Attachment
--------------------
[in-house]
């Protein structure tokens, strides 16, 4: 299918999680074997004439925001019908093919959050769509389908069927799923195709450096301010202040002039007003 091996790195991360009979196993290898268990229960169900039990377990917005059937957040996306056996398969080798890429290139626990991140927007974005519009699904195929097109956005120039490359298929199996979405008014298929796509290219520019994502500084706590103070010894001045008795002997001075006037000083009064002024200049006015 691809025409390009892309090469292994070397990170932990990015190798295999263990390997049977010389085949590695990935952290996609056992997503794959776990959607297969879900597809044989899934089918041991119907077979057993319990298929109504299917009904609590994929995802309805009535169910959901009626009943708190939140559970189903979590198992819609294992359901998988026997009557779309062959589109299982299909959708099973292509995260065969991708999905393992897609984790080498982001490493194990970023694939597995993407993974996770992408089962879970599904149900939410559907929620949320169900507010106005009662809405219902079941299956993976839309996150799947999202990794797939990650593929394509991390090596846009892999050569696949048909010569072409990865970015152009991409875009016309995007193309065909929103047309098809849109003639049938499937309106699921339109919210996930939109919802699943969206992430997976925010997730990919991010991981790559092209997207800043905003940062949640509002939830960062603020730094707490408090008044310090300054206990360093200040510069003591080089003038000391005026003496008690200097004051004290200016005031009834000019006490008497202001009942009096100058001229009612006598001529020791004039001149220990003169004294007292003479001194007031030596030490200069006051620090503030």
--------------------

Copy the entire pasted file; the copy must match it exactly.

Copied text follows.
[in-house]
């Protein structure tokens, strides 16, 4: 299918999680074997004439925001019908093919959050769509389908069927799923195709450096301010202040002039007003 091996790195991360009979196993290898268990229960169900039990377990917005059937957040996306056996398969080798890429290139626990991140927007974005519009699904195929097109956005120039490359298929199996979405008014298929796509290219520019994502500084706590103070010894001045008795002997001075006037000083009064002024200049006015 691809025409390009892309090469292994070397990170932990990015190798295999263990390997049977010389085949590695990935952290996609056992997503794959776990959607297969879900597809044989899934089918041991119907077979057993319990298929109504299917009904609590994929995802309805009535169910959901009626009943708190939140559970189903979590198992819609294992359901998988026997009557779309062959589109299982299909959708099973292509995260065969991708999905393992897609984790080498982001490493194990970023694939597995993407993974996770992408089962879970599904149900939410559907929620949320169900507010106005009662809405219902079941299956993976839309996150799947999202990794797939990650593929394509991390090596846009892999050569696949048909010569072409990865970015152009991409875009016309995007193309065909929103047309098809849109003639049938499937309106699921339109919210996930939109919802699943969206992430997976925010997730990919991010991981790559092209997207800043905003940062949640509002939830960062603020730094707490408090008044310090300054206990360093200040510069003591080089003038000391005026003496008690200097004051004290200016005031009834000019006490008497202001009942009096100058001229009612006598001529020791004039001149220990003169004294007292003479001194007031030596030490200069006051620090503030």